New portrait of first lady, East Wing emerges

First lady Michelle Obama applauds as she gives remarks during an event, Jan. 16, 2014, in Washington, D.C.
First lady Michelle Obama applauds as she gives remarks during an event, Jan. 16, 2014, in Washington, D.C.

Many are hailing first lady Michelle Obama's first diplomatic trip to China as a success. Yet, a story published in The New Republic by former White House assistant press secretary Reid Cherlin suggests she feels burdened by ceremonial duties.

In a piece called, "The Worst Wing: How the East Wing shrank Michelle Obama," he characterizes the office of the first lady as strained by her impossible standards and external pressures to be apolitical.

According to sources, "Don’t do it if it’s not going to be perfect" is Obama's guiding principle. As a result, issues ranging from "having the wrong pencil skirt on Monday" to "a policy initiative that completely failed" can cause crises among staffers.

Thus, "the first lady’s office can be a confining, frustrating, even miserable place to work," Cherlin writes. While demands are intense, the first lady's agenda is tightly-controlled. Everyone angles for personal attention from Obama, which she rarely dispenses, leading to a pervasive sense of anxiety.

Despite the successes of the first lady's Let's Move and Joining Forces campaigns, which address childhood obesity and the plight of military families respectively, the additional focus on matters seen as superficial is allegedly disappointing. Cherlin laments the first lady as wasting her intellectual capital on goodwill trips and hosting duties, given her education, experience, and dynamism.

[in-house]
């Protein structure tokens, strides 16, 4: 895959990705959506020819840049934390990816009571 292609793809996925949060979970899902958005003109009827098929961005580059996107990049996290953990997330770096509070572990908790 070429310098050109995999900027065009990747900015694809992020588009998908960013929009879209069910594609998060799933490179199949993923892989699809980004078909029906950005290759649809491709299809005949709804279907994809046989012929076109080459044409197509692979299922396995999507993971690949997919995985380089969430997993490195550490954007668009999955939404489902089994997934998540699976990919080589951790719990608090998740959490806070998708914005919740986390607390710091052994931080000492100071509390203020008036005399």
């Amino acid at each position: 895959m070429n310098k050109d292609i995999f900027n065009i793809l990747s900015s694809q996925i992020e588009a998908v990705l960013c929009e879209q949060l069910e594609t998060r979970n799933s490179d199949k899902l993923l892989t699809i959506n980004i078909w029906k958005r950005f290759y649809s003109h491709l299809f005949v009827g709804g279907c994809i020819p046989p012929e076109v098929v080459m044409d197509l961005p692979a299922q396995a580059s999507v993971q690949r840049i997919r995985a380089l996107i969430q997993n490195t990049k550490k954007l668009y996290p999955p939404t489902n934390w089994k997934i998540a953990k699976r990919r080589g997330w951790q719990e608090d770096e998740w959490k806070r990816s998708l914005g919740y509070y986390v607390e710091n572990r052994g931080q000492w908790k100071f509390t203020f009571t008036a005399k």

He seems to question Michelle Obama's choice to "add value" to her husband's agenda as president, rather than attempting to lead more directly. Others see in his report the double bind Michelle Obama faces as a black woman.

In November 2013 a national discussion was sparked when Michelle Obama was dubbed a "feminist nightmare" in a POLITICO piece for choosing to focus on her family and "soft" issues such as children's health. Yet, some believe her decision to encourage social change through programs alone was informed by the backlash from the electorate Obama faced while on the 2008 campaign trail -- and the tendency of the public perceive her as "bossy."

This characterization continued when President Obama took office. Michell Obama was described as using "sharp elbows" in her White House dealings in the popular book The Obamas by New York Times reporter Jodi Kantor.

More recently, Obama was labeled "jealous" in international headlines for holding an expressionless face during a memorial for Nelson Mandela during which President Obama joked during a selfie with an attractive, female leader. 

Writing for Think Progress, writer Bryce Covert suggests that the first lady is judged more harshly for how she balances motherhood with power because she is African-American.

"Women and people of color have the odds stacked against them in the workplace, particularly in high-wage professions like the law, and Michelle Obama faces both sets of barriers," Covert writes. Citing new statistics, the longstanding trope that people don't like female bosses who display strong leadership styles is described as a reason the first lady is criticized. Yet, blacks must over perform to compensate for discrimination, Covert explains, creating a difficult balancing act.

Washington Post opinion writer Kathleen Parker responded to this latest jab at Obama with the curt headline: "Lighten up on the first lady." To her, Cherlin's New Republic piece is the just the latest in a long line of ill-informed baseless commentary.